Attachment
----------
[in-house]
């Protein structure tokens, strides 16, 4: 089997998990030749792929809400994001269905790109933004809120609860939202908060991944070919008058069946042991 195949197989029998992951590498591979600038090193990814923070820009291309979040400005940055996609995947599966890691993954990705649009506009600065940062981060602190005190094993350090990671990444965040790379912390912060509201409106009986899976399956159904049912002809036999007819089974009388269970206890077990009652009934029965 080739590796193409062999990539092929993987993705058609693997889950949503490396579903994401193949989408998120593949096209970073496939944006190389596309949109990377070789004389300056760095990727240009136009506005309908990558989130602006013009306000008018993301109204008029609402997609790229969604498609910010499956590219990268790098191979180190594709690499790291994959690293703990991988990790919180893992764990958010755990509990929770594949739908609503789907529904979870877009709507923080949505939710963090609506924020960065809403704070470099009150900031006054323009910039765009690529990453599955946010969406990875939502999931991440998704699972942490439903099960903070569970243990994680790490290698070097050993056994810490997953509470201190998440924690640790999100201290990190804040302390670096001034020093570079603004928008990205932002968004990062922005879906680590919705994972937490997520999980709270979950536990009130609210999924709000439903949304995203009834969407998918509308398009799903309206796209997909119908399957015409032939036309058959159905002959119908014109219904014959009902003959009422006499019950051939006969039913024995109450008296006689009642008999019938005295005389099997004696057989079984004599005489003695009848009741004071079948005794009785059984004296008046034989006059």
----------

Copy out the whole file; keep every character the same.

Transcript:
[in-house]
């Protein structure tokens, strides 16, 4: 089997998990030749792929809400994001269905790109933004809120609860939202908060991944070919008058069946042991 195949197989029998992951590498591979600038090193990814923070820009291309979040400005940055996609995947599966890691993954990705649009506009600065940062981060602190005190094993350090990671990444965040790379912390912060509201409106009986899976399956159904049912002809036999007819089974009388269970206890077990009652009934029965 080739590796193409062999990539092929993987993705058609693997889950949503490396579903994401193949989408998120593949096209970073496939944006190389596309949109990377070789004389300056760095990727240009136009506005309908990558989130602006013009306000008018993301109204008029609402997609790229969604498609910010499956590219990268790098191979180190594709690499790291994959690293703990991988990790919180893992764990958010755990509990929770594949739908609503789907529904979870877009709507923080949505939710963090609506924020960065809403704070470099009150900031006054323009910039765009690529990453599955946010969406990875939502999931991440998704699972942490439903099960903070569970243990994680790490290698070097050993056994810490997953509470201190998440924690640790999100201290990190804040302390670096001034020093570079603004928008990205932002968004990062922005879906680590919705994972937490997520999980709270979950536990009130609210999924709000439903949304995203009834969407998918509308398009799903309206796209997909119908399957015409032939036309058959159905002959119908014109219904014959009902003959009422006499019950051939006969039913024995109450008296006689009642008999019938005295005389099997004696057989079984004599005489003695009848009741004071079948005794009785059984004296008046034989006059």